The Islamist Taliban group is now back in control of most of Afghanistan, almost exactly 20 years after they were ousted from power by a US-led invasion in which Britain played a prominent role.

The conflict that began with Operation Enduring Freedom in 2001 has led to the deaths of 457 British service personnel.

The sterling cost to the taxpayer is harder to quantify. The British government has released figures, but experts say these numbers significantly underestimate the true total cost.

Official figures

In an answer to a recent parliamentary question, junior Armed Forces Minister James Heappey put the cost of Operation Herrick at £22.2bn, with the money coming from the Treasury Special Reserve, a pot of money often used to pay for wars.

This was reported at the time as the final bill for British operations in Afghanistan since 2001, but that’s not accurate, because Operation Herrick only covers part of the 20-year period.

In answers to Freedom of Information requests, the Ministry of Defence (MoD) provides a breakdown of annual Afghan spending, showing that Britain was ploughing nearly £4bn a year into operations at the height of the conflict between 2009 and 2011.

Operation Herrick officially ended in 2015, but the MoD figures show that the new operation which followed it, codenamed Toral, has cost the taxpayer more than £200m since then.

These figures cover the “net additional costs of UK military operations” – spending over and above the normal cost of running the armed services.

But military analysts say these government figures miss out massive additional costs incurred by the state thanks to the decision to go to war against the Taliban.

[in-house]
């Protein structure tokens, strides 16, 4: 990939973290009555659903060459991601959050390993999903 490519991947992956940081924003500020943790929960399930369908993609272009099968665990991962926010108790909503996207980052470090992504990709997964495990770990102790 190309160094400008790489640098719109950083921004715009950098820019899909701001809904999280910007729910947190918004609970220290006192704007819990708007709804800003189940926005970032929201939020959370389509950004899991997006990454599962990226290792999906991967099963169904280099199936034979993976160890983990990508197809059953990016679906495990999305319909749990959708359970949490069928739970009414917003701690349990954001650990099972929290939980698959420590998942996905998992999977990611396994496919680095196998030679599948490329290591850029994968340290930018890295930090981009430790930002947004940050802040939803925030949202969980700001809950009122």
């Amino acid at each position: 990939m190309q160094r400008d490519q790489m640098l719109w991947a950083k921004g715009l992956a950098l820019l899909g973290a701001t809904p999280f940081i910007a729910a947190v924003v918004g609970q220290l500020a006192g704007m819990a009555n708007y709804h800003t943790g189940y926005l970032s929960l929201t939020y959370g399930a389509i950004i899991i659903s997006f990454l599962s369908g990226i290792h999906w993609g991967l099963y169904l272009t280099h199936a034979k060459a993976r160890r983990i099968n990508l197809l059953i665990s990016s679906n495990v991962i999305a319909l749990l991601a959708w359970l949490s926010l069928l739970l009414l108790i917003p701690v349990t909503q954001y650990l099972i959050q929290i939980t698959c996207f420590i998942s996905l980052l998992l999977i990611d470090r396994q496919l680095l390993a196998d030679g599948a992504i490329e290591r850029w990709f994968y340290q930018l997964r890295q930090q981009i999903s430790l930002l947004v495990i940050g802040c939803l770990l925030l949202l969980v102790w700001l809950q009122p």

Frank Ledwidge from the University of Portsmouth published an analysis of the real total spending in his 2013 book Investment in Blood.

He told FactCheck he included “conservative” estimates of many items of additional spending not counted by the MoD.

These range from the C-17 transport aircraft bought to resupply UK forces in Afghanistan, the cost of maintaining a bigger army than we would otherwise have needed during the period, and the statistical value of the lives lost in the conflict.

Mr Ledwidge calculated that Britain had actually spent around £37bn in 2013.

He thinks this will have risen to £38-£39bn now, calling the government’s estimates “bargain-basement, lowest possible figures”.

But even this larger sum does not include the ongoing costs to the NHS of caring for wounded veterans.

Professor Malcolm Chalmers, Deputy Director General at the Royal United Services Institute, agreed that the figure quoted by the government does not represent the real total cost of the war.

He told FactCheck: “It does not include the costs of the Armed Forces Compensation Scheme for veterans, or extra costs incurred by the NHS or charities. I estimate at least an extra £2bn for the first of these.

“Nor does it include the very substantial diversion costs within the MoD – diverting resources from other defence purposes to this mission, especially in the 2006-2014 period. Hard to quantify, but probably the biggest of all.

“Not least, it is expressed in cash terms, not in today’s prices. This would increase the total by some £4bn.”

The verdict

Recent figures put out by the British government put the total cost of major operations in Afghanistan in the low twenty billions.

But independent analysts think the true operational cost could be around double that figure.

And this is without trying to count the additional costs to the health service of caring for wounded veterans over their lifetimes.